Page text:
This self-produced CD is a product of a nine-member collective from Montana. The liner notes describe Musical Graffiti as including "musicians, forest workers, doctors, drug counselors, mill workers, and a beat poet from San Francisco's heyday." Continuing, "What we have been doing here is invoking the art forms of music, poetry, and storytelling to bring some relief to this fractured, misused, terrorized world. By bringing these diverse souls and ideas together we endeavor to share our own healing work, and to expand it." The letter arriving with the CD declares, "The creation of our CD over the last year became an affirming journey into ourselves and into the fears and hopes being expressed over kitchen tables all across the country."
The album is a mix of music, spoken word pieces. Much of the music is traditional-sounding folk music, such as the album opener Heard It All Before, the anthemic sing-along and album closer Passing Through, and the story song Two Dancers. The album even includes a waltz (Waltz with the Muse) and a bluesy number (48 Plymouth, sung by the female group member known as Alien).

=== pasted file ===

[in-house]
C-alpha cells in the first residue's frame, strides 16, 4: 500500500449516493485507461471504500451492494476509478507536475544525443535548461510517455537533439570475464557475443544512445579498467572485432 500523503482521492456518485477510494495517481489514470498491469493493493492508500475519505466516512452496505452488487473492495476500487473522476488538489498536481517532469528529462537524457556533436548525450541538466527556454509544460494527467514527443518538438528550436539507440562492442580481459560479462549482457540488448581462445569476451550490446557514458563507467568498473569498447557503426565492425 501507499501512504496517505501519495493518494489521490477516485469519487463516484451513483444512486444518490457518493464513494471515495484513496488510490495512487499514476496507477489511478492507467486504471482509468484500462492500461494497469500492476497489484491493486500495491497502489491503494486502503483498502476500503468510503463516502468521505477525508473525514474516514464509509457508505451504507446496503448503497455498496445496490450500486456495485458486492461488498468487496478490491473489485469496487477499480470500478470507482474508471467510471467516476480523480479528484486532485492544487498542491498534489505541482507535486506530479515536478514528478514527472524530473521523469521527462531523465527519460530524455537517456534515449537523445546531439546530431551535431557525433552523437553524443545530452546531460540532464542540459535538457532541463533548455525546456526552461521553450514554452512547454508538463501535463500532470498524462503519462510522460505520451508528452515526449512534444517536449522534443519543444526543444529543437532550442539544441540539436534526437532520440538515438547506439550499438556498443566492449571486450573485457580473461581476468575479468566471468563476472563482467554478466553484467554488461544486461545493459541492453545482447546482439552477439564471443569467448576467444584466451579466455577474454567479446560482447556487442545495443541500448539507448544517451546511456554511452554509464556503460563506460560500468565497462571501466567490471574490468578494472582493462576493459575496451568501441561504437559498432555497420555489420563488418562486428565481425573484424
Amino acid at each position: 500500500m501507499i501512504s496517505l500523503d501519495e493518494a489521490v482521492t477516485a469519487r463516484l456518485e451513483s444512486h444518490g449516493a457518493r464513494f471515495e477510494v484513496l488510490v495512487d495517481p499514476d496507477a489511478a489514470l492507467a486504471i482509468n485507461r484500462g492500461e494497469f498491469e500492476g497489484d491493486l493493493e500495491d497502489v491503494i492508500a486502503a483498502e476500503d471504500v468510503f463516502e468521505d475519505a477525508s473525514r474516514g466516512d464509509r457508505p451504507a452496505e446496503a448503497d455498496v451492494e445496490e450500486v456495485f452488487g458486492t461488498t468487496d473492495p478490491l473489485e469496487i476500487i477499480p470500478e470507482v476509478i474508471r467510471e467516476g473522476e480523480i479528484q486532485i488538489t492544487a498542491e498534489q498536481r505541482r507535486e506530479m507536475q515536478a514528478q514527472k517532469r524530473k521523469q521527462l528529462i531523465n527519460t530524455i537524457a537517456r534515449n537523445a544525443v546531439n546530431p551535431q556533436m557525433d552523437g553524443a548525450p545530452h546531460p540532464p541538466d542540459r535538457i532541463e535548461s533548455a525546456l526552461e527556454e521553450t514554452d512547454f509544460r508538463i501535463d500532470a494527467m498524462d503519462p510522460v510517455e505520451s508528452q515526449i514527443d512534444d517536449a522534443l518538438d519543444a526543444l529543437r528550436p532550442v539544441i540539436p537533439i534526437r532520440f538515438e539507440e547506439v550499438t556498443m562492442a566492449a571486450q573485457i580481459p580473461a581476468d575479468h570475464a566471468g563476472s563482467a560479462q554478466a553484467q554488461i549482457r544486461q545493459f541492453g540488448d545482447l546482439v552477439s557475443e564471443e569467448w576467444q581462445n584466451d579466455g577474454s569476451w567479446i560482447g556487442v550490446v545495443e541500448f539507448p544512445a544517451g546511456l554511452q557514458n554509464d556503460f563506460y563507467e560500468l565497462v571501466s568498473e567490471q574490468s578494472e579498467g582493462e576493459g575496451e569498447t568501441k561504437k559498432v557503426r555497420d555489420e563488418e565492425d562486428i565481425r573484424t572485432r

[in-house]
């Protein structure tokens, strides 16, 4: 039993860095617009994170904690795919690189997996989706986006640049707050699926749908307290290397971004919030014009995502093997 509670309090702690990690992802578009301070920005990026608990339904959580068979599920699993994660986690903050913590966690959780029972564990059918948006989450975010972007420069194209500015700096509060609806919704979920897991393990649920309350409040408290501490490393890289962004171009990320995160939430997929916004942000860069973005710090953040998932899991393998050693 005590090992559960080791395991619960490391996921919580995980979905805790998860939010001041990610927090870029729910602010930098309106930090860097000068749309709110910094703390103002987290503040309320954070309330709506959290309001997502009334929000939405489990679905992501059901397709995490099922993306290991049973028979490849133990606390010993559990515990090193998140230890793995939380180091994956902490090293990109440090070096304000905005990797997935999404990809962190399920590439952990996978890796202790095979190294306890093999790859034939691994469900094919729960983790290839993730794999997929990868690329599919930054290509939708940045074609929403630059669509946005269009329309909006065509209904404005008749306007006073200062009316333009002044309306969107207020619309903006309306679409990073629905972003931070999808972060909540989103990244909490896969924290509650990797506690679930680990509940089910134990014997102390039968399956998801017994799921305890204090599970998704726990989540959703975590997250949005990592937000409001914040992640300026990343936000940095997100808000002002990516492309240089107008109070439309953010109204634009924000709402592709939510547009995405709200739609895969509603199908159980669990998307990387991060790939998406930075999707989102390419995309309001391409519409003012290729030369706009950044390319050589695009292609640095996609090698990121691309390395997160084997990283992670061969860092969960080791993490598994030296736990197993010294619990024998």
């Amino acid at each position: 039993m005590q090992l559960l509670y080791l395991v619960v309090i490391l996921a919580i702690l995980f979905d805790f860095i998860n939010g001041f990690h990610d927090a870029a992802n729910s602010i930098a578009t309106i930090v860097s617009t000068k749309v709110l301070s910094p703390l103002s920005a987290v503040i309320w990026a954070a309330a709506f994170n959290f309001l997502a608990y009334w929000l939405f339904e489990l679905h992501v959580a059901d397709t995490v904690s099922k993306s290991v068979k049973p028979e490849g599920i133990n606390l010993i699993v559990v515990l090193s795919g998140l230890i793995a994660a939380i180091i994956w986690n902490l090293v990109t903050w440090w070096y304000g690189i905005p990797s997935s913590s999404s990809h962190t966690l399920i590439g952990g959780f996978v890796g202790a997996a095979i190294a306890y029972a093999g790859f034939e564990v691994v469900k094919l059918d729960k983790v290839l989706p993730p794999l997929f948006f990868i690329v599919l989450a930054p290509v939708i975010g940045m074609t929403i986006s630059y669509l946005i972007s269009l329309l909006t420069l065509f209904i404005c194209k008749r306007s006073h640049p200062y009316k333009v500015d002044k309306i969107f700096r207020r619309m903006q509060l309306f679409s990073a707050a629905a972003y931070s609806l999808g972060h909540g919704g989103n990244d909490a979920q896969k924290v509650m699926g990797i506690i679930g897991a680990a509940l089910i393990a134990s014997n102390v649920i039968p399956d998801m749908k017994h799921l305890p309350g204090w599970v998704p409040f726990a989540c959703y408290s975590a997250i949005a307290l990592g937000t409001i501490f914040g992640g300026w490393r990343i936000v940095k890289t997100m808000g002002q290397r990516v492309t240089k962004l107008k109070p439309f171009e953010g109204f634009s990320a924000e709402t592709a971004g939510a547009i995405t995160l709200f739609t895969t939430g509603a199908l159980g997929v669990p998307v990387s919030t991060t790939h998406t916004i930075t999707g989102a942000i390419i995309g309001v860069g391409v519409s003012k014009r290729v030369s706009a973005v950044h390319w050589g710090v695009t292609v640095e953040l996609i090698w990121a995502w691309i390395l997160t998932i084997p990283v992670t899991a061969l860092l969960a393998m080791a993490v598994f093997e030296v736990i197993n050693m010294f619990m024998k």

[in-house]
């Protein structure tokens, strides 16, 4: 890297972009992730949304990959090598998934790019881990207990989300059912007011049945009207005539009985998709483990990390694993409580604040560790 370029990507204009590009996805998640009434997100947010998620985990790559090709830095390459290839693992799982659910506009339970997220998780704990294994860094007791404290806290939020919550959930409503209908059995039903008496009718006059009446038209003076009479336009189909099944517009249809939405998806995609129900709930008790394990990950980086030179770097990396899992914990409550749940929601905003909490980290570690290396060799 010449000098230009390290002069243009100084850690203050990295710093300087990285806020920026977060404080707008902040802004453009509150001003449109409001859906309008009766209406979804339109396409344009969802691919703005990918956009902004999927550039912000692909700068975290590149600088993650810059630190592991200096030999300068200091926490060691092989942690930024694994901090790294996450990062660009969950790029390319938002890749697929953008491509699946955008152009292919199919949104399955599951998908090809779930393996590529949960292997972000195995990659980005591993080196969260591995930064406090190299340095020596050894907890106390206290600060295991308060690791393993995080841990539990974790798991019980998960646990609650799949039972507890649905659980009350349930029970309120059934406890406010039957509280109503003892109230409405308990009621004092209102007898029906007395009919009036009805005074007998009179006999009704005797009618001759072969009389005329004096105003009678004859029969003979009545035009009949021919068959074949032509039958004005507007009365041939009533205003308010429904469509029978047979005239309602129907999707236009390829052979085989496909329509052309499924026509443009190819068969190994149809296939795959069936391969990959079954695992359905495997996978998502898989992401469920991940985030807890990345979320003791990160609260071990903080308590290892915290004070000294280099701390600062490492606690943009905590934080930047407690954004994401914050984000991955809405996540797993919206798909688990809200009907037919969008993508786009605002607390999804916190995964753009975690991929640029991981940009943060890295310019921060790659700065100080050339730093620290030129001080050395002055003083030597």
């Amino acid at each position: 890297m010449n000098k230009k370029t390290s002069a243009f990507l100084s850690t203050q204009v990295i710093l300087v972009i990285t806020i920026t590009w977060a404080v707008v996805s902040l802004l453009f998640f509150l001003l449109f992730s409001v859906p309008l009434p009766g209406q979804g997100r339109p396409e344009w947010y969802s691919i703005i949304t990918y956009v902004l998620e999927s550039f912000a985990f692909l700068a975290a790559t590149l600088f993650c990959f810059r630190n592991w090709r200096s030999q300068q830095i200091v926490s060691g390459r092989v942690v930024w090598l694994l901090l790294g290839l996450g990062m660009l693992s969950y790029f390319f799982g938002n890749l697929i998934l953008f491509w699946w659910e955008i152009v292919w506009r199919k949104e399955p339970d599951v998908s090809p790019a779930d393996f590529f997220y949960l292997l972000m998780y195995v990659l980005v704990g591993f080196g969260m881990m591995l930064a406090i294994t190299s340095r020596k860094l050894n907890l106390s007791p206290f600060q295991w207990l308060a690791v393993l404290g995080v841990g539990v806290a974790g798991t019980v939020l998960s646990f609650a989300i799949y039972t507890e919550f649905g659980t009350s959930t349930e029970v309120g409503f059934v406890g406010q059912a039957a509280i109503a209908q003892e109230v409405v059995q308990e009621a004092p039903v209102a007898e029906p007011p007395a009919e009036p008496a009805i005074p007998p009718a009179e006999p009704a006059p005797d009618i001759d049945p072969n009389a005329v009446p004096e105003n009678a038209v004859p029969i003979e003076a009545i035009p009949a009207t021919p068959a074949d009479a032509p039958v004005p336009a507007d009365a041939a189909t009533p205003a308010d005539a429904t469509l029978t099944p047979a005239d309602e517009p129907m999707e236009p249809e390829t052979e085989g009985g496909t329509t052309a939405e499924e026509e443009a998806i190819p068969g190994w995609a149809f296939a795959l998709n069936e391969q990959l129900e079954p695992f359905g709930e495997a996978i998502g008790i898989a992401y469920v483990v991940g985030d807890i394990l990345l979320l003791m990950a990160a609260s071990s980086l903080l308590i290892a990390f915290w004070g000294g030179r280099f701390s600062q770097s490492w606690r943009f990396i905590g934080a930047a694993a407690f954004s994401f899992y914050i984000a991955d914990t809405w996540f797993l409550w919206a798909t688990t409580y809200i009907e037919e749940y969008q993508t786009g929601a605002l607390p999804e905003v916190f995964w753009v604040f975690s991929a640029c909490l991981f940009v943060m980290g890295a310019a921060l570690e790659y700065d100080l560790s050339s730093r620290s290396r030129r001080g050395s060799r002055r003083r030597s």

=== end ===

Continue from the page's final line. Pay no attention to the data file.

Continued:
The most instrumentally complex and compelling song is the ten-plus minute Indigenous Blues, featuring sitar, cello, and various percussion pieces. In contrast, there are some weak numbers, which with a bit more work could be exceptional pieces. I feel the eight-minute Peace Inside wanders about; Catch the Spirit would be immensely better with stronger, more distinctive vocals.
Shamus Sedler is the resident beat poet (also playing upright bass and harmonica, among other instruments). His sometimes witty contributions weave in and out of the CD, serving as interludes between the musical pieces. They range from stories (Grandpa Deitchen's Story), to beat poetry (The Cosmic Circus), to one-liners (No Music), to political statement (I'm Waiting). I like the arrangement of his pieces throughout the CD--it seems to work very well on this album.
This CD is the ultimate in do-it-yourself. The sound quality isn't the best, but is adequate. The simple, homemade booklet and packaging evoke the spirit of Musical Graffiti: "It [the CD] is 'organic' so don't forget to wash off the dirt." Very organic, indeed!
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